All of the data were analyzed by SPSS version 17.0 or GraphPad Prism version 5.0. The IHC score of the target protein in TAMs was compared using the non-parametric approach (Wilcoxon signed-rank test) between the tumor tissue and paired ANLTs. The relative protein level in the western blotting assay and mRNA level in real-time PCR were compared with paired t test. Pearson χ2 test and Fisher exact tests were applied to analyze the difference between categorical variables, as well as the correlation between PHD3 or FIH expression and clinicopathological features. If multiple comparisons were further used, pairwise χ2 test was applied with the Bonferroni correction. Spearman rank correlation was applied to assess the correlation among the four hydroxylases, HIF-1α, MVD and Ki-67. OS or recurrence curves were plotted using the Kaplan-Meier method and were evaluated for the statistical significance using the log-rank test. Variables with significant results in univariate analysis were entered into the multivariate Cox proportional hazards model. P < 0.05 was considered to indicate a statistically significant difference.


We thank the patients, their families and clinical teams participating in this study. We also thank Prof. Sheng Wei (Department of Epidemiology and Biostatistics, School of Public Health, Huazhong University of Science and Technology, Wuhan) for his assistance in statistics in this study.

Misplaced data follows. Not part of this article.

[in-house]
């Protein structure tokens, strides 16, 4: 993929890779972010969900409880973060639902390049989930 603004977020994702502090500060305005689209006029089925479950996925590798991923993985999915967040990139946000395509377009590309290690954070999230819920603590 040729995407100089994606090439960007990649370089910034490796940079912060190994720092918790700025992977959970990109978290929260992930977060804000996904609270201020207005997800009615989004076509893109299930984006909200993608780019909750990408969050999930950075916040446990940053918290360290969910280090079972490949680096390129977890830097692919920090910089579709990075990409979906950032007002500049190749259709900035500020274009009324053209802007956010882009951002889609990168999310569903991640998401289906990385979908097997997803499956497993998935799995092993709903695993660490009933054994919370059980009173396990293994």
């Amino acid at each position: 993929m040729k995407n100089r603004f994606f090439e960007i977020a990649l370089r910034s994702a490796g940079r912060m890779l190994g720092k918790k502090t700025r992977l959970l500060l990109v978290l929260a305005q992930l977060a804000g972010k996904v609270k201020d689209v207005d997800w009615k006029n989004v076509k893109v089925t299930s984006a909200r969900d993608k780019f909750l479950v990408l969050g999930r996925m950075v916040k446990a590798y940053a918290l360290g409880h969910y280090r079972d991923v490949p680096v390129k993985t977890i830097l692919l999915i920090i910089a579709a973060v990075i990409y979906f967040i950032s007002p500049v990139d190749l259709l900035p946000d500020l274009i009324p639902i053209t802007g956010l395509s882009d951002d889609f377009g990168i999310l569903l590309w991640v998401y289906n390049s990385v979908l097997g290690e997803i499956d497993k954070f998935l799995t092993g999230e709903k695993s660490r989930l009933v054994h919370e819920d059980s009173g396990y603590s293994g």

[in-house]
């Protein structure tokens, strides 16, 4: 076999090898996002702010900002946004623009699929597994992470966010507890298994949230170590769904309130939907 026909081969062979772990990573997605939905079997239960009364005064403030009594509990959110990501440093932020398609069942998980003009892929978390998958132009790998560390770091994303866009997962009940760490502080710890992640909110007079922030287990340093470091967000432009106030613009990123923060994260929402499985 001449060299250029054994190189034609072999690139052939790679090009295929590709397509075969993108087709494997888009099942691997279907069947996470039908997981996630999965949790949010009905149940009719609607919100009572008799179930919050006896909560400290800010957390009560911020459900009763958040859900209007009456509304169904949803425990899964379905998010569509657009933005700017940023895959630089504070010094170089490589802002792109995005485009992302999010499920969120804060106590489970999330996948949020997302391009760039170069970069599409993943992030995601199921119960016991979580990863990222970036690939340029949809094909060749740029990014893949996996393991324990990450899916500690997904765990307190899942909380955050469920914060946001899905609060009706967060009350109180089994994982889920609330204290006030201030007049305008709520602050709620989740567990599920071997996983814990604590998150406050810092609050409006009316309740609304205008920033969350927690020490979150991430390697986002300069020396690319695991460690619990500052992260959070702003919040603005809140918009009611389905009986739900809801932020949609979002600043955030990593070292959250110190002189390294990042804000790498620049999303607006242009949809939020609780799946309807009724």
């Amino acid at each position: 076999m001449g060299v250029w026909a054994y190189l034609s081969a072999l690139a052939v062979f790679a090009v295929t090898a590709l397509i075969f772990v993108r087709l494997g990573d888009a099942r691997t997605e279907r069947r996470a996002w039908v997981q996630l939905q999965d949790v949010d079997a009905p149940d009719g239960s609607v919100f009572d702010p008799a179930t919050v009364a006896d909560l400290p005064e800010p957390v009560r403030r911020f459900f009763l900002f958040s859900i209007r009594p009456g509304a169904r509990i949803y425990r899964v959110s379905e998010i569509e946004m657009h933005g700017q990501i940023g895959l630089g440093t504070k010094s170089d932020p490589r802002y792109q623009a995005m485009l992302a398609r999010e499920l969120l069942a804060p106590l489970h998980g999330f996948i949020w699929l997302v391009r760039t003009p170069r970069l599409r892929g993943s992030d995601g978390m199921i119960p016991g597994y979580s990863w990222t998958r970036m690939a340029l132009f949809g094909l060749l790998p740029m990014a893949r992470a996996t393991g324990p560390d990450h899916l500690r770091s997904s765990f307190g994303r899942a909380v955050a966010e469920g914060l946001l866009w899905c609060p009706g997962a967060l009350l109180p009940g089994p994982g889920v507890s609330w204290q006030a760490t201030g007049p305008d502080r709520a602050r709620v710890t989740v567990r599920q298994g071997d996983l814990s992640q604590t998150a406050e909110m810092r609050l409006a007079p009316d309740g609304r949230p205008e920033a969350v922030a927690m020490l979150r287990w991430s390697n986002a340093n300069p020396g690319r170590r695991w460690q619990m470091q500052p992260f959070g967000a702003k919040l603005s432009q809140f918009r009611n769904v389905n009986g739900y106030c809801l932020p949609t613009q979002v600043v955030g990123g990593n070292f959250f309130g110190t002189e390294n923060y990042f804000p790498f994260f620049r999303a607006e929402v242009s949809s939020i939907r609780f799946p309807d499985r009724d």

The authors have declared no conflicts of interest.


This work was supported by the State Key Project on Infection Diseases of China (No. 2012ZX10002016-004, 2012ZX10002010-001-004 to Xiao-ping Chen), the National Natural Science Foundation of China (No. 81272313) and the Project of Guangxi University Collaborative Innovation Center.


1. Zhu AX. Systemic therapy of advanced hepatocellular carcinoma: how hopeful should we be? The oncologist. 2006; 11:790–800.

2. Forner A, Llovet JM, Bruix J. Hepatocellular carcinoma. Lancet. 2012; 379:1245–1255.

3. Jemal A, Bray F, Center MM, Ferlay J, Ward E, Forman D. Global cancer statistics. CA Cancer J Clin. 2011; 61:69–90.

4. Ye SL, Chen X, Yang J, Bie P, Zhang S, Liu F, Liu L, Zhou J, Dou K, Hao C, Shao G, Xia Q, Chen Y, et al. Safety and efficacy of sorafenib therapy in patients with hepatocellular carcinoma: final outcome from the Chinese patient subset of the GIDEON study. Oncotarget. 2016; 7:6639–6648. doi: 10.18632/oncotarget.6781.

5. Marrero JA, Kudo M, Venook AP, Ye SL, Bronowicki JP, Chen XP, Dagher L, Furuse J, Geschwind JH, de Guevara LL, Papandreou C, Takayama T, Sanyal AJ, et al. Observational registry of sorafenib use in clinical practice across Child-Pugh subgroups: The GIDEON study. Journal of hepatology. 2016.

6. Xiao H, Zhang B, Mei B, Zuo C, Wei G, Wang R, Zhang B, Chen X. Hepatic resection for hepatocellular carcinoma in patients with portal hypertension: a long-term benefit compared with transarterial chemoembolization and thermal ablation. Medicine. 2015; 94:e495.